An industry-wide labor shortage hit Hillsborough Irrigation & Landscape Services, a Belle Mead, New Jersey-based business, particularly hard this year. But owner Ken Scherer was not about to let it get them down. Scherer says he overcame the shortage by focusing more on employee job referrals than traditional job postings as he had always done in the past.

“Normally we use almost 100 percent Hispanic labor force for our seasonal work,” says Scherer, who adds that the company typically starts up in the early spring and ends the season just before the onset of winter. “But at the beginning of the season there was a significant labor shortage. This was a problem for us. Not having enough workers slowed down our productivity and put us behind schedule.”


Ken Scherer, owner of Hillsborough Irrigation & Landscape Services

In the past, Scherer says he may have put out job listings or post “Help Wanted” signs locally — and that was enough. But this shortage required more of a bull-by-the-horn’s approach. Scherer says he went straight to the employees for referrals. He says this was much more effective as they could find people who would be able to step right in and do the work.

The biggest issue in general is finding people who are willing to do hard labor, says Scherer, adding that it still remains a struggle. Though Scherer had hired three new employees this season, only one ultimately remained on board. Scherer says the other two “simply could not handle the work.”

Unfortunately, Scherer says he believes the labor shortage will only get worse in the foreseeable future. He equates it to government leaders “dropping the ball on solid immigration policy.” Though it’s been an issue the industry has faced for a while, Scherer says it’s starting to catch up in a way that is starting to hurt business.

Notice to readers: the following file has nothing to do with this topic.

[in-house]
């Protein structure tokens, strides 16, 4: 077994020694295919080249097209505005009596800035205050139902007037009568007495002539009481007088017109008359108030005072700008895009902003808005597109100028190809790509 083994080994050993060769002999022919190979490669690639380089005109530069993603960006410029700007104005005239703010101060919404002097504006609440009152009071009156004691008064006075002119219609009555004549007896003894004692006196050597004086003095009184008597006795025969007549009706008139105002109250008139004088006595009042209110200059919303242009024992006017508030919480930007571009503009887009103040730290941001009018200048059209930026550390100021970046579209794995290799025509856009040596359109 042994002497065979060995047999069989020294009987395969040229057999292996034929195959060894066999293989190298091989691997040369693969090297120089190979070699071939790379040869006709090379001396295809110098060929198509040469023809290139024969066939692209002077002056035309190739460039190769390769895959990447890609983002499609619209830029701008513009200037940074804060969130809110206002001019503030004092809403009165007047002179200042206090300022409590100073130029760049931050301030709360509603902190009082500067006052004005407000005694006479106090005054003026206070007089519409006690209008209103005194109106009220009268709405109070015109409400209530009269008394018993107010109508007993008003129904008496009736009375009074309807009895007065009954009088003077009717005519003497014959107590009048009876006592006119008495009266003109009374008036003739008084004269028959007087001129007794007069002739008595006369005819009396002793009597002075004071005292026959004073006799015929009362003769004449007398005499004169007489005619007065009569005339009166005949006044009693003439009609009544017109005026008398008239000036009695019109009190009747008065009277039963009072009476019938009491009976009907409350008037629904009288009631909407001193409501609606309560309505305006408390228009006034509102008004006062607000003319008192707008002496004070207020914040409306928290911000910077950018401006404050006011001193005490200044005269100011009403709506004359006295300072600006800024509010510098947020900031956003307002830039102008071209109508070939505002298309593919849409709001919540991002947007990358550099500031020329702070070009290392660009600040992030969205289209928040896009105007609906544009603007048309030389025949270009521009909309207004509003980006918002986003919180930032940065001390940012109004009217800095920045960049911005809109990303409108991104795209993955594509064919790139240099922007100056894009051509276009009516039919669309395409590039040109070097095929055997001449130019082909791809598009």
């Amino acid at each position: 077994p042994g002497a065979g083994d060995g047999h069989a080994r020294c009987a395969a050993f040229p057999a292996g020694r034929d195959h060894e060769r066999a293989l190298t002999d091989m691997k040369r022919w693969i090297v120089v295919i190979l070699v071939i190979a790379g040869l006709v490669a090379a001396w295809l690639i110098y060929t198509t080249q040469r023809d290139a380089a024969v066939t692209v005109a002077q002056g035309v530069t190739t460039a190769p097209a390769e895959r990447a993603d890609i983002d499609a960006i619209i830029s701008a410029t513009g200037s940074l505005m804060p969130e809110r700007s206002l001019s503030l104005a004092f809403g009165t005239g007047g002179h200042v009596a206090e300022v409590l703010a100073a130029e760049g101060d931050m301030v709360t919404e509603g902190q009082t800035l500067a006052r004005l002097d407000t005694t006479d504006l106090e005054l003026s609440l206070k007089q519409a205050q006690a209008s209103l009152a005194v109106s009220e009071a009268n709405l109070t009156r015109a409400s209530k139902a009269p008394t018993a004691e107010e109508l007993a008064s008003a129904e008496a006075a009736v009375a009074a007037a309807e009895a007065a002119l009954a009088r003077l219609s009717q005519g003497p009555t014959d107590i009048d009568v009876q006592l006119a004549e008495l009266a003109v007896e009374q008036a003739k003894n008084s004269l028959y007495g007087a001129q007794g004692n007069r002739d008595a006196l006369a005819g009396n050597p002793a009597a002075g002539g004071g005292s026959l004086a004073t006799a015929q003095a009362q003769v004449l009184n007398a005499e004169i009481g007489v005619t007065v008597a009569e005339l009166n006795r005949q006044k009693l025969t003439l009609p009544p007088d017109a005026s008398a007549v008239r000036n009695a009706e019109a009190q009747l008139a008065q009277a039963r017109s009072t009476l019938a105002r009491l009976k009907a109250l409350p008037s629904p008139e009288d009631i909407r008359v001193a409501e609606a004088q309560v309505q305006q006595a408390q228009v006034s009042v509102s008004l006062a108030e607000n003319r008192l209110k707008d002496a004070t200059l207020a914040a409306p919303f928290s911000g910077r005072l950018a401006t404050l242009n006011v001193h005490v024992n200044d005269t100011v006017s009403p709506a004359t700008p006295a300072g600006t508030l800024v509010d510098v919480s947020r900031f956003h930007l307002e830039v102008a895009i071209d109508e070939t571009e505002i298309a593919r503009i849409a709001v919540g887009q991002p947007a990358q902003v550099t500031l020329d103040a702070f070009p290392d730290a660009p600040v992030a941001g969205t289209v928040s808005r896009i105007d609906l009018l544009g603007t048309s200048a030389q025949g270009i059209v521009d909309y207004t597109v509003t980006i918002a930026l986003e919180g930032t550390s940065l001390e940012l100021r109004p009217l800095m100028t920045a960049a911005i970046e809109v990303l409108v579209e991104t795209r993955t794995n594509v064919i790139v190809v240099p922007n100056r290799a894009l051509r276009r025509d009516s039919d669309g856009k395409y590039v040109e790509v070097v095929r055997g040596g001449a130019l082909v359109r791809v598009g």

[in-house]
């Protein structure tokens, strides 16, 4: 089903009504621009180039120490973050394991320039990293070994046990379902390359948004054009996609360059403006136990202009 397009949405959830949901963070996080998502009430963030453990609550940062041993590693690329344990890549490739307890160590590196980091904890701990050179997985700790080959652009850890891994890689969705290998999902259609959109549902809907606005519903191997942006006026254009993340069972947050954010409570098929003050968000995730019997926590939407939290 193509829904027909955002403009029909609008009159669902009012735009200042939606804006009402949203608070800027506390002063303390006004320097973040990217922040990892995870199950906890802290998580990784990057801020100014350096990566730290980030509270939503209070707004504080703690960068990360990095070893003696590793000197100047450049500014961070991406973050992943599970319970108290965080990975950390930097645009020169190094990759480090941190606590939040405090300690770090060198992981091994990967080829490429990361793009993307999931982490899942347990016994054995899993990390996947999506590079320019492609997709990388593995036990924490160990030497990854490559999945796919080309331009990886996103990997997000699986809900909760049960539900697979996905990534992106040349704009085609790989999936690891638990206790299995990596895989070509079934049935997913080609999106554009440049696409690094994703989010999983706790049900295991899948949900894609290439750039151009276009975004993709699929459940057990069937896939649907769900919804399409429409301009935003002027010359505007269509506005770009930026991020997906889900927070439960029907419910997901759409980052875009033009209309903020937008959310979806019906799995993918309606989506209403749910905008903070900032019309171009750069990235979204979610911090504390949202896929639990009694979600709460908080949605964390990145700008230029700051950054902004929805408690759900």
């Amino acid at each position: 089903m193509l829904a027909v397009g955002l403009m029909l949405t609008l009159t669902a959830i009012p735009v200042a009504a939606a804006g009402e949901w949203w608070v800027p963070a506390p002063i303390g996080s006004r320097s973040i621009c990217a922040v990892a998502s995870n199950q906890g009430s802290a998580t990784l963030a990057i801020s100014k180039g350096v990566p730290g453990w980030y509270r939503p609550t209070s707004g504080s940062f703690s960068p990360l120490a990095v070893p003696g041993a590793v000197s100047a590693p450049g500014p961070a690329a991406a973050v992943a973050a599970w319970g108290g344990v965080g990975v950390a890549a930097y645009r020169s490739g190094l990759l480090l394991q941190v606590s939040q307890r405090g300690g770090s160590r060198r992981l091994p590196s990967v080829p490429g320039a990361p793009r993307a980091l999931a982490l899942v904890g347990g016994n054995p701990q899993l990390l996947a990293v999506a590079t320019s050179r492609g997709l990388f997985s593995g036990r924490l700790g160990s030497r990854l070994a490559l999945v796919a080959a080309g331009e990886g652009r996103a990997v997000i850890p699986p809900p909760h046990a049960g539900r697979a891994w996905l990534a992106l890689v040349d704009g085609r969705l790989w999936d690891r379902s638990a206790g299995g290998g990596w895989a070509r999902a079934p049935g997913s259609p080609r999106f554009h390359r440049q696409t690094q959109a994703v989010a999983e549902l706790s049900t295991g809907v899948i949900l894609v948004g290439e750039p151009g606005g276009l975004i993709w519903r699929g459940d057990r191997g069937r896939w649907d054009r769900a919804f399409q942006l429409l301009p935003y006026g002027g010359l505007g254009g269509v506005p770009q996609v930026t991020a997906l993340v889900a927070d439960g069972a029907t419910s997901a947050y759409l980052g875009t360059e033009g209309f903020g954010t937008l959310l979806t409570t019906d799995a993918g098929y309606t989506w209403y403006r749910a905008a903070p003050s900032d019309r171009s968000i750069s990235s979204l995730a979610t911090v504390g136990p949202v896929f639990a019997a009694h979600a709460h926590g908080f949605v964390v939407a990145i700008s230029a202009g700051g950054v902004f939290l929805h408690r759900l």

“It has finally begun to hurt the industries that most need a Hispanic labor force,” Scherer says. “This labor shortage is hurting many labor-intensive industries — not just irrigation and landscaping.”

Though Scherer doesn’t see the labor shortage improving, he says his plan in the meantime is to buckle down and keep recruiting. He will continue to spread the word through existing employees. And for the first time in his history, Scherer says he will begin recruiting new laborers immediately after this season ends.

“At the end of the year we will immediately begin the process of hiring for the spring,” he says. “We won’t wait until March like we’ve done for the past 39 years of business.”

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